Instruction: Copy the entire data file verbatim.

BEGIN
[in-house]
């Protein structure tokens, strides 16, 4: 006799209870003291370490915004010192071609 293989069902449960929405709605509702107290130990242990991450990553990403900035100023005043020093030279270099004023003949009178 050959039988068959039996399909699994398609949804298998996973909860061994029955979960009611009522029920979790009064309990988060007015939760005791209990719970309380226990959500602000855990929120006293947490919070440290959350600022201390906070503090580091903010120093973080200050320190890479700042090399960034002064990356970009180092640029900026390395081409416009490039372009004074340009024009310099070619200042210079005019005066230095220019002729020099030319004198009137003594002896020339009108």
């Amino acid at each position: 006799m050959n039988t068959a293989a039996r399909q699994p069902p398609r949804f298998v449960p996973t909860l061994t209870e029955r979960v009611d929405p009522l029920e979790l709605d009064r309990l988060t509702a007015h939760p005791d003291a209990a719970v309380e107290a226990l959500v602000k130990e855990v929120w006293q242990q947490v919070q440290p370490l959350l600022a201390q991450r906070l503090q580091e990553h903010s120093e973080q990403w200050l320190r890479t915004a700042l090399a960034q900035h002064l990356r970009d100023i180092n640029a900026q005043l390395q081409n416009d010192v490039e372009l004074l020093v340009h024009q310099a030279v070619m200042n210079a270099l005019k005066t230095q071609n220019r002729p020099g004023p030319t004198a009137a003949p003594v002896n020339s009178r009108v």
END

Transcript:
[in-house]
């Protein structure tokens, strides 16, 4: 006799209870003291370490915004010192071609 293989069902449960929405709605509702107290130990242990991450990553990403900035100023005043020093030279270099004023003949009178 050959039988068959039996399909699994398609949804298998996973909860061994029955979960009611009522029920979790009064309990988060007015939760005791209990719970309380226990959500602000855990929120006293947490919070440290959350600022201390906070503090580091903010120093973080200050320190890479700042090399960034002064990356970009180092640029900026390395081409416009490039372009004074340009024009310099070619200042210079005019005066230095220019002729020099030319004198009137003594002896020339009108």
């Amino acid at each position: 006799m050959n039988t068959a293989a039996r399909q699994p069902p398609r949804f298998v449960p996973t909860l061994t209870e029955r979960v009611d929405p009522l029920e979790l709605d009064r309990l988060t509702a007015h939760p005791d003291a209990a719970v309380e107290a226990l959500v602000k130990e855990v929120w006293q242990q947490v919070q440290p370490l959350l600022a201390q991450r906070l503090q580091e990553h903010s120093e973080q990403w200050l320190r890479t915004a700042l090399a960034q900035h002064l990356r970009d100023i180092n640029a900026q005043l390395q081409n416009d010192v490039e372009l004074l020093v340009h024009q310099a030279v070619m200042n210079a270099l005019k005066t230095q071609n220019r002729p020099g004023p030319t004198a009137a003949p003594v002896n020339s009178r009108v």